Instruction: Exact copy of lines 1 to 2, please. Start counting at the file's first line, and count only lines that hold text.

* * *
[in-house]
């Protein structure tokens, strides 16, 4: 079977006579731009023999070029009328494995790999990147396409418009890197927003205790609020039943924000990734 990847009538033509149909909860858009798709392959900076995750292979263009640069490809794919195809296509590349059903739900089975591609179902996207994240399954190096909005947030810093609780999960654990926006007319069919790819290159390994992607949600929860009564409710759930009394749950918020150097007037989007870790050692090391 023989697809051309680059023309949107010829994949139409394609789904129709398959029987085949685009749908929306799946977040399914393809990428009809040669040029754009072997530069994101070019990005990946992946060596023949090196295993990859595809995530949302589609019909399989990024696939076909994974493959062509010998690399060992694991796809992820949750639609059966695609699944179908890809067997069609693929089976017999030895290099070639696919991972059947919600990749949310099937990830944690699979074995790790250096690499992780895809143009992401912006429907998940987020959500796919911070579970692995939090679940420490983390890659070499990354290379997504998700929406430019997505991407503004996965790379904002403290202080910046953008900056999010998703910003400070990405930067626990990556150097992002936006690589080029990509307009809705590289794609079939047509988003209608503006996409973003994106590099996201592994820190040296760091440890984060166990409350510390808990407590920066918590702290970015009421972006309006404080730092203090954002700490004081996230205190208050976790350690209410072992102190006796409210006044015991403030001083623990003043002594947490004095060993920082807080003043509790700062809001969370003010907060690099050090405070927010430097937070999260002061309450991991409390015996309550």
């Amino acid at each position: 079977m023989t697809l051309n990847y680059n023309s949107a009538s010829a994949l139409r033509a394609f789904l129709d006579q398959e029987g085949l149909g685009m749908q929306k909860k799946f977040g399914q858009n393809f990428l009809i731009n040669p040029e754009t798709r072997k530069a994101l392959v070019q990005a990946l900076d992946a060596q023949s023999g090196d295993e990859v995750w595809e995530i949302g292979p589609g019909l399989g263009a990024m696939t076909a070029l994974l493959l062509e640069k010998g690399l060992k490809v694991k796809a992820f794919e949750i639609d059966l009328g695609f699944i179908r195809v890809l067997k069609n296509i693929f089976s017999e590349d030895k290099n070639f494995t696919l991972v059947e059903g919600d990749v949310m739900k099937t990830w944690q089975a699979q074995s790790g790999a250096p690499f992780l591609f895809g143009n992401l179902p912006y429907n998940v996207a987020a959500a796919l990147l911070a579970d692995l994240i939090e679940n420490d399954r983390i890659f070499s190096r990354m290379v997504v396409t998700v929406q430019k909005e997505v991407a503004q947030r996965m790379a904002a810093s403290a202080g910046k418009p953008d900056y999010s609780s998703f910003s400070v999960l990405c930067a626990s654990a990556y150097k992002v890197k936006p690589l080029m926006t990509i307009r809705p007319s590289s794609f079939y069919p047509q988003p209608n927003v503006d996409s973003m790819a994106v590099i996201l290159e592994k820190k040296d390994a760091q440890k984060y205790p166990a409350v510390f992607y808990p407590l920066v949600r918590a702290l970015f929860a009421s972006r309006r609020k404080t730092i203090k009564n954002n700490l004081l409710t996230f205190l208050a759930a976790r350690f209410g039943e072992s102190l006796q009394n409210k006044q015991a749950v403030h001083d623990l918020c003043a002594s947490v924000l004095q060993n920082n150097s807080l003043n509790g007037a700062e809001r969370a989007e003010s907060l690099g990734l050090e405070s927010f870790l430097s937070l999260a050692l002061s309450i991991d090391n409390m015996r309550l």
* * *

[in-house]
């Protein structure tokens, strides 16, 4: 079977006579731009023999070029009328494995790999990147396409418009890197927003205790609020039943924000990734 990847009538033509149909909860858009798709392959900076995750292979263009640069490809794919195809296509590349059903739900089975591609179902996207994240399954190096909005947030810093609780999960654990926006007319069919790819290159390994992607949600929860009564409710759930009394749950918020150097007037989007870790050692090391 023989697809051309680059023309949107010829994949139409394609789904129709398959029987085949685009749908929306799946977040399914393809990428009809040669040029754009072997530069994101070019990005990946992946060596023949090196295993990859595809995530949302589609019909399989990024696939076909994974493959062509010998690399060992694991796809992820949750639609059966695609699944179908890809067997069609693929089976017999030895290099070639696919991972059947919600990749949310099937990830944690699979074995790790250096690499992780895809143009992401912006429907998940987020959500796919911070579970692995939090679940420490983390890659070499990354290379997504998700929406430019997505991407503004996965790379904002403290202080910046953008900056999010998703910003400070990405930067626990990556150097992002936006690589080029990509307009809705590289794609079939047509988003209608503006996409973003994106590099996201592994820190040296760091440890984060166990409350510390808990407590920066918590702290970015009421972006309006404080730092203090954002700490004081996230205190208050976790350690209410072992102190006796409210006044015991403030001083623990003043002594947490004095060993920082807080003043509790700062809001969370003010907060690099050090405070927010430097937070999260002061309450991991409390015996309550």